When SPJ leaders announced their intentions to consider a revision to our Code of Ethics, it seemed like a logical first step to ask “why?” After all, sound reasoning should be offered before digging deep into the nuts and bolts of rewriting the 17-year-old code.
So, we asked all of you if you think SPJ needs to revise its Code. So far, the online survey shows most of you think it’s a worthwhile effort. Add your input.
But, where we may have erred is not stepping back further and asking a more overarching question, one that may well shock the system of some in SPJ who have never known a time when we didn’t have a Code of Ethics (essentially all of us).
If deciding how to change the Code is the equivalent of shopping for floor mats, and asking whether the Code should be revised is comparable to asking what kind of a car do we want to drive, the bigger question we didn’t consider is whether we need a car at all. I say that here because this initial query might well speak to how journalism is playing out in a new frontier when conformity isn’t an easy idea.
So, here it goes.
Is there a need for a universal code of journalism ethics, and should SPJ have a code?
To be sure, the first line of argument against that question is this: There isn’t a universal code. Correct. But SPJ’s is the closest we have to a universally accepted one.
Despite the array of codes and guidelines from other journalism groups, there is little doubt that the gold standard for journalism ethics rests w i t h SPJ’s version. Translated into 14 languages, emulated, copied, reused wholesale, it speaks well to the profession’s code of conduct.
But, back to the question. Twice in as many months I’ve been presented with a theory that having a large, industry-wide code is a bad idea. The option is to allow various media outlets to devise their own codes and dispense w i t h the “Big Brother” types that have come to be the hallmark of media organizations like SPJ, RTDNA, NPPA, ASNE and so on.
Thus, in this line of thinking, individual media outlets are encouraged to create their own. To point to a recent case, NPR scrapped its use of SPJ’s Code after firing Juan Williams and hired a team of experts to assist in writing its personal code.
Let’s look at the cons of this theory:
• Most media outlets are not interested in reinventing the wheel, so they will likely turn to existing, proven sources because of their support of fundamental principles they likewise support. A more widely accepted code could be that source. In fact, that happens routinely.
• Many media outlets lack the staff, finances and other resources to embark on such an endeavor, and they also lack professional expertise in moral reasoning or theory to carefully plan such a document.
• Likely their code will not be so fundamentally different than the ones already in existence, the essence of what they are trying to avoid.
• If five media outlets write five slightly different ethical guidelines for dealing w i t h anonymous sources, then you have no professional standard. The public and sources would need to know and understand the ethical principles of each outlet they speak w i t h in order to know how they are being treated. The same holds true for dealing with conflicts of interest, grieving people, verifying information, transparency, etc. And there would be no default code to help them understand the hallmark principles.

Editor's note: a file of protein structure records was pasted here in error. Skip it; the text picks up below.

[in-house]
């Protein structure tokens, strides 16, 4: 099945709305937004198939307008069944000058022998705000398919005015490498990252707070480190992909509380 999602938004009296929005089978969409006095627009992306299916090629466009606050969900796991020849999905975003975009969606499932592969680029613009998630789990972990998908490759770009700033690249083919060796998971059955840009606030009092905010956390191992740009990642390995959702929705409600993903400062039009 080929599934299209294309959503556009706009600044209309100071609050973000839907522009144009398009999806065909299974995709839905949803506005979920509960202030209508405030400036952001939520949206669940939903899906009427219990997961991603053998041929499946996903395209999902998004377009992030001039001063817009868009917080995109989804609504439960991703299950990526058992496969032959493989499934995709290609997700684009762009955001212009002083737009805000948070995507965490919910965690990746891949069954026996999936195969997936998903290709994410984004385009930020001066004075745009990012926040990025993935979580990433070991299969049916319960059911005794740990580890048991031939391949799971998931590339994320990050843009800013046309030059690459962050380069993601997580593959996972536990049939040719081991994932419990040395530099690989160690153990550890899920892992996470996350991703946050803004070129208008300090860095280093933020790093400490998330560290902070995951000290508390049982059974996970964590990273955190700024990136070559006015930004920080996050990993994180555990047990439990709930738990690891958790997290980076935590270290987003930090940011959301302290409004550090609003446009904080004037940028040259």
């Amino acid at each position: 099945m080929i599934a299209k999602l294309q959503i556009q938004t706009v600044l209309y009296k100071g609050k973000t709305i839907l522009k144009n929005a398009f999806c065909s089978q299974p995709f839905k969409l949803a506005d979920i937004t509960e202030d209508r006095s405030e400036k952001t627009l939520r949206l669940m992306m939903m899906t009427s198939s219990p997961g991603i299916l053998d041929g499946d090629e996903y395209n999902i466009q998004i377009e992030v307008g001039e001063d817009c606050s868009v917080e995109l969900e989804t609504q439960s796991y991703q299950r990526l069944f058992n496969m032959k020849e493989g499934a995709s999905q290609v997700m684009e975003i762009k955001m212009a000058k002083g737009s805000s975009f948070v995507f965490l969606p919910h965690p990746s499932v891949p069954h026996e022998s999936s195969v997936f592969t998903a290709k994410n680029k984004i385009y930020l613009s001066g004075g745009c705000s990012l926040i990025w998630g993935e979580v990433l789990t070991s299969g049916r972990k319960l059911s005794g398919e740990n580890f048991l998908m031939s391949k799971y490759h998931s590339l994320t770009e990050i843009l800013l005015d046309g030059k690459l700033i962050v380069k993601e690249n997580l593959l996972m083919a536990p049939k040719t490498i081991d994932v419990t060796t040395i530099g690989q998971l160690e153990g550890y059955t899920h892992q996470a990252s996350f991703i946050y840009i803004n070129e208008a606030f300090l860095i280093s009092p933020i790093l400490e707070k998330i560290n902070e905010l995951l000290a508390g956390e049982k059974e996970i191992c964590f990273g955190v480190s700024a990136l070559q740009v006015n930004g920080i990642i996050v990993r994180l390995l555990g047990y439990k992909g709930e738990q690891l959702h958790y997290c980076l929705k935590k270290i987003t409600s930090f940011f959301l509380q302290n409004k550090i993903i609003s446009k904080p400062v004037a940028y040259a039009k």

• Ignoring a universal code may lead to ignoring fundamental principles. If you scoff at basic tenets you will likely practice a brand of journalism that falls outside the boundaries of traditional media ethics. Maybe that’s your intention.
Now, to their credit:
• Individual codes carry a strong selling point: They are enforceable. Unlike codes from membership organizations, individualized codes can present teeth and real consequences. SPJ’s Code is an aspirational set of guidelines. An individual media outlet code could be an implemented one.
• Code writing doesn’t require formidable leadership in these cases. If 10 people in a room can agree on fundamental “rights and wrongs” and agree to live by those principles, there is no need for prolonged work or deliberation.
• Some principles found in more universal codes don’t mesh with real-world journalism in the 21st century. They adhere to times that are changing, and old codes are slow, if not impossible, to bring up to date.
• Universal codes have to speak to a vast array of people. Individual codes can speak to those people working in that newsroom.
• Outlets can elect whether to follow universal codes now or create their own. The idea that sources and the public would need to understand the existing rules of anonymous sourcing, etc., already exists.
I admit this idea of “to each his own” doesn’t resonate with me. I also have to admit I’m a bit too close to the process to be impartial, having served on SPJ’s Ethics Committee for 23 years. I’m afraid I see this individual approach as a Code of the Wild West version where every town has its own laws. It creates confusion for journalists, sources and the public.
On the other end, there is something intriguing about an approach where SPJ would forgo its Code of inspiration and set out on a mission to work with individual media outlets to create viable codes that carry strong threads of universal principles but the added weight of enforcement.
I’d be interested in knowing which approach you think best serves SPJ’s mission of promoting the highest ethical standards.
Kevin Z. Smith is chairman of the Ethics Committee and was the 2009-10 SPJ president. He has previously served as national secretary-treasurer and Region 4 director. He was also chairman of the Ethics Committee in 1995-97 when the Code of Ethics was revised. Smith spent 20 years as a newspaper reporter and editor. Contact him at email@example.com.
Tagged under: Ethics